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Snowdrops in Engand's greatest snowdrop garden


Image: Colesbourne Park

Would you care to be a galanthophile? Once you have seen snowdrops (really seen them in all their lovely, various and shy varieties) and they have gently nodded their heads in your own garden in January, sheltering under the bare trees, you can't help but become one.

Colesbourne Park, which has 250 varieties and is set in the Churn valley in the heart of the Gloucestershire Cotswolds, is a good place to view them. In the 1890s, Henry John Elwes began Colesbourne's collection, after finding one of the principal snowdrop species, Galanthus elwesii.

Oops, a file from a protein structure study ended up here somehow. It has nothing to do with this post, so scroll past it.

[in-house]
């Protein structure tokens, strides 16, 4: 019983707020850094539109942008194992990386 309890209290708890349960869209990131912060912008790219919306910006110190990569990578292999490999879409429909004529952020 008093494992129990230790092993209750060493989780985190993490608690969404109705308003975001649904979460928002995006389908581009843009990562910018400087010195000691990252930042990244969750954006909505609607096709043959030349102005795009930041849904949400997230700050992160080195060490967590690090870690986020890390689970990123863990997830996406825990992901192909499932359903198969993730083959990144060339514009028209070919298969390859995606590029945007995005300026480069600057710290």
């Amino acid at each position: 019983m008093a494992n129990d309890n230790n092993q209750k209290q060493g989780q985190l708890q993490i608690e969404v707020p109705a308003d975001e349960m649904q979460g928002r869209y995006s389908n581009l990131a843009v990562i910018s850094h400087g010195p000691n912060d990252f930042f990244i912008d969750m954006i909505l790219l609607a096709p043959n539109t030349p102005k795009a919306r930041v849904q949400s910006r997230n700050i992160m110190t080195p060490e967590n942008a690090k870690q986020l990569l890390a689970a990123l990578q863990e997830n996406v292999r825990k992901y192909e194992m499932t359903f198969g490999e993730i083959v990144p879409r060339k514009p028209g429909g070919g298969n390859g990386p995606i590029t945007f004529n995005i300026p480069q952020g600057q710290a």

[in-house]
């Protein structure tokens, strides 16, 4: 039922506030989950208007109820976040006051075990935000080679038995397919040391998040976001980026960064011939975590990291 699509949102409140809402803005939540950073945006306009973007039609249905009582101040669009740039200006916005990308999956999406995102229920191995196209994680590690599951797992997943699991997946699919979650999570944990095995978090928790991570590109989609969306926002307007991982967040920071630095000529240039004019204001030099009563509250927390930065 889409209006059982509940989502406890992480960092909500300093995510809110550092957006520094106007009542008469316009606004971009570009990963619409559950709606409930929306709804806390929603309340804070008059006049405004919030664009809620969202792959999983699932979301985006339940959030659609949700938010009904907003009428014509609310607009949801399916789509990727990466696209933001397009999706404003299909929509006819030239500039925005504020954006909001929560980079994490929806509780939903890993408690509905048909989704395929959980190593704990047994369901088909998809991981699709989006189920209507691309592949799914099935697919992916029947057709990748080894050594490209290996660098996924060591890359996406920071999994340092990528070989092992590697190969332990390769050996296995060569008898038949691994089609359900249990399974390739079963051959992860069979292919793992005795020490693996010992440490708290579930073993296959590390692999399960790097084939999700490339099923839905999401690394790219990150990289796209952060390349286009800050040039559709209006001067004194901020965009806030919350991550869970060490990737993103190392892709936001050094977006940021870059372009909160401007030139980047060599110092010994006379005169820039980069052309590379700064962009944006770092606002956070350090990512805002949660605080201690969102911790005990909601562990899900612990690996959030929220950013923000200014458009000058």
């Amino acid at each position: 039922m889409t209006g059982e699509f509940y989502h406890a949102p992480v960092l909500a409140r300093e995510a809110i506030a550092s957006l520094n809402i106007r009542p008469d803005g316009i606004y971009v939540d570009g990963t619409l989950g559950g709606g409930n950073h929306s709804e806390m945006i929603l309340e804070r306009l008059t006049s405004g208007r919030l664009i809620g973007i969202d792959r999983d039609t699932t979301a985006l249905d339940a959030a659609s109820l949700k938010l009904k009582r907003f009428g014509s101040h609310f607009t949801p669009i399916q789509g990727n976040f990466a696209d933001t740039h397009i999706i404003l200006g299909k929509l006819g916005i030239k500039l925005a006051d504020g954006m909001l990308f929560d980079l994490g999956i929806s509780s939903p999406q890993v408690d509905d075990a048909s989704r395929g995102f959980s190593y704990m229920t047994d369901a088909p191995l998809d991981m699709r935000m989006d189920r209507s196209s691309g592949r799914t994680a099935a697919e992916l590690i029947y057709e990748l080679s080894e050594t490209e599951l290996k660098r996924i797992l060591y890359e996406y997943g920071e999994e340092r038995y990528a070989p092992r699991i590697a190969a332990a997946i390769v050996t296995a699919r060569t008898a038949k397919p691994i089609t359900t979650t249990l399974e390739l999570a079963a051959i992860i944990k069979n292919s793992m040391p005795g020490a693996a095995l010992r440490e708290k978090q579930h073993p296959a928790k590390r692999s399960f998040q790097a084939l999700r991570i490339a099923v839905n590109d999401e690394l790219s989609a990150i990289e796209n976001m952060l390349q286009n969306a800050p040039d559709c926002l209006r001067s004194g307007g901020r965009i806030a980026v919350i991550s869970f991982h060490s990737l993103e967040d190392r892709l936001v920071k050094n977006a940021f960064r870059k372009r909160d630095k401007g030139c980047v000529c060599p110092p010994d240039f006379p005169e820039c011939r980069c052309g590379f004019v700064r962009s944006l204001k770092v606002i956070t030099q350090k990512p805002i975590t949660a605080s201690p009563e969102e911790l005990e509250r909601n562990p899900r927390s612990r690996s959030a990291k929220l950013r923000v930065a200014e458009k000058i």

His descendants keep the park alive with snowdrops, which have also paid for repairing the church bells.

Stephen Lacey reports that the snowdrops at Colesbourne 'include elegant double-flowered forms (Lady Beatrix Stanley and Hippolyta are favourites of mine), varieties with yellow markings (Grimshaw, the gardener, thinks Primrose Warburg and the double-flowered Lady Elphinstone are the best), and ones like Green Tear with lime-green shading on the flowers, which are usually the most expensive to buy, often pushing into three figures'.

Never mind three figures. I'm going to go down to the island to see the lovely snowdrops just now appearing.

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